Callaway Golf's Chief of Golf Club Design on Making Wedges
When the conversation turns to design, Roger Cleveland's face comes to life. His eyes sparkle and his words flow just a little more quickly, easily and fluently. "I see things – shapes, lines, contours, shadows – that other people don't," he says, his hands and arms taking on a life of their own as he reinforces his point.
Roger Cleveland's passion is designing golf clubs. Always has been, ever since the days when he would handcraft drivers from blocks of persimmon in his private workshop. Today, as Chief of Golf Club Design for Callaway Golf, he is as accomplished using the latest 3D modeling software and computerized simulations to fine-tune his designs as he was sanding and polishing. The tools of the trade may be different, but the basic principles of shape, contour and aesthetics are as valuable today as they were when Cleveland started his career in the 1960s.
Q: What should the average golfer look for in wedges compared with the tour professional?
Roger Cleveland: The exact same thing – to develop better distance and trajectory control from within 120 yards of the green. Your goal should be to make the shorter shots easier by having more wedge options at your disposal. Learn from the pros by having an equal gap between your wedges. Let's say you carry a standard 46-degree pitching wedge and a 58-degree lob wedge. If you carry another wedge, make it 52 degrees. If you prefer another two wedges, make them 50- and 54-degree wedges. Phil Mickelson generally gaps at 50, 55 and 60 degrees.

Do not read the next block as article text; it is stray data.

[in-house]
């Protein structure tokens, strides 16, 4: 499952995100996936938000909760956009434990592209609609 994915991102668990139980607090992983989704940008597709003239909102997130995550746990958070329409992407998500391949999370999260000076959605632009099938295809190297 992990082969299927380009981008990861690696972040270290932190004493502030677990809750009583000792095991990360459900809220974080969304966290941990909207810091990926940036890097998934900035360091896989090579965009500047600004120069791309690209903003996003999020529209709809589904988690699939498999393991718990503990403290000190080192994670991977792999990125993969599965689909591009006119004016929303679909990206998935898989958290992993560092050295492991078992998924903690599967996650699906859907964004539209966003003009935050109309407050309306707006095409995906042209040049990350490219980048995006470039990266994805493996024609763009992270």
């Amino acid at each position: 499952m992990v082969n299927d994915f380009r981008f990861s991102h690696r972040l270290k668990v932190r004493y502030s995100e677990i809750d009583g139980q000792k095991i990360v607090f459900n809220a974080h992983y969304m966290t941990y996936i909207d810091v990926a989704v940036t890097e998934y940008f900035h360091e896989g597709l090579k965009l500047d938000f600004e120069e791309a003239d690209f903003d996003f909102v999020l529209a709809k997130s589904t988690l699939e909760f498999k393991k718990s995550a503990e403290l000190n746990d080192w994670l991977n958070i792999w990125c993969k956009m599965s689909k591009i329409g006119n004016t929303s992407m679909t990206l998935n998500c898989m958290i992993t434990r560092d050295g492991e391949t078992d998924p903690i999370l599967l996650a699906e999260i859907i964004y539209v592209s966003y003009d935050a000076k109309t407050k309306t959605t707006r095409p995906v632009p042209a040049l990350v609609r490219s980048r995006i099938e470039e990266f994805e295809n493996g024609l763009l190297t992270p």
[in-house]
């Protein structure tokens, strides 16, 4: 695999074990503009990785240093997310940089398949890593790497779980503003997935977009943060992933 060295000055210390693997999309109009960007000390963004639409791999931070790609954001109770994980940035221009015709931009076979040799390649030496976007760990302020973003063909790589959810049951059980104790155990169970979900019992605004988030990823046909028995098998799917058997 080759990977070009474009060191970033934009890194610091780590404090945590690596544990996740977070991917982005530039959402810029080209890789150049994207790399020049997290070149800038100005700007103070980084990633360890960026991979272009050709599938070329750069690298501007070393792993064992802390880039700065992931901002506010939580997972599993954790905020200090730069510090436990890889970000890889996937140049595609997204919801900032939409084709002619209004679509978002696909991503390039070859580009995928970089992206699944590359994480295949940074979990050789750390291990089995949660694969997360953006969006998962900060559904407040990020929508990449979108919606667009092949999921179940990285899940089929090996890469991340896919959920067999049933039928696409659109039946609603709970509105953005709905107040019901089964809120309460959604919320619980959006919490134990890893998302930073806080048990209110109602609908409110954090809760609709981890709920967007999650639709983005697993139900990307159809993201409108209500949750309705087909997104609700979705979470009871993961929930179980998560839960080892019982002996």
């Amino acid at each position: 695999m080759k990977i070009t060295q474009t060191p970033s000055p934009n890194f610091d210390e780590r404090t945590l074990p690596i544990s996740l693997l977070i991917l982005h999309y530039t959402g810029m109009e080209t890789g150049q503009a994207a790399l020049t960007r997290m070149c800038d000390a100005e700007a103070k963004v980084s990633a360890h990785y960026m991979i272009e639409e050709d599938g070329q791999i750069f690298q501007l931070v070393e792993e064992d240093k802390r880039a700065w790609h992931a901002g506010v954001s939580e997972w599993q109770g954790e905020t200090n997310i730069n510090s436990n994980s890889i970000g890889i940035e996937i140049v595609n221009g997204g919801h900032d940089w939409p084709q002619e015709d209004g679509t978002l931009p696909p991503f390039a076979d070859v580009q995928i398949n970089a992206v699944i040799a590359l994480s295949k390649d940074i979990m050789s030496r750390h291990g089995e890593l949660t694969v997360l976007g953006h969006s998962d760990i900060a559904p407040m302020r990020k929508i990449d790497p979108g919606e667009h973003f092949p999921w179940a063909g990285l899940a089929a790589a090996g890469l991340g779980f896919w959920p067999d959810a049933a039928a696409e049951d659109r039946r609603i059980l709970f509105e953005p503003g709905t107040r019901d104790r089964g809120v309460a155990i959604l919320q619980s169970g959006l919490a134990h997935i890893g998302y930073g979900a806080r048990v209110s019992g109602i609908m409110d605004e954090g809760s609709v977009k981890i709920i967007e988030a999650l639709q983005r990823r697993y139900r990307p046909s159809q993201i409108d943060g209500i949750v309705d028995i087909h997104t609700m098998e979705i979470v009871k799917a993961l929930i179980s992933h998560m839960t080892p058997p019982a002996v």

Q: Tell us about the wedge you built Phil Mickelson for the 2006 U.S. Open?
Roger Cleveland: The rough at Winged Foot that year was fertilized and seeded, so Phil felt he needed a specialized wedge that would get the ball up and out of deep grass very quickly. Phil's short-game coach, Dave Pelz, has advocated higher-lofted wedges for some time. I made six different versions for Phil to test. The 64-degree wedge he selected was built with only six degrees of bounce.
Q: How does the amateur golfer know what bounce options to choose?
Roger Cleveland: Ideally, you should match your attack angle – the forward lean of the shaft toward the target – to your bounce angle to create a shallow divot. To hit a wedge correctly, your hands need to lead the clubface at impact. The wedge is the shortest club in the bag and, therefore, has the tightest swing arc and the steepest attack into the ball with the shaft leaning forward. You need bounce to prevent the clubface from digging into the turf.
For more great wedge tips from Roger, check out his tips on proper wedge care.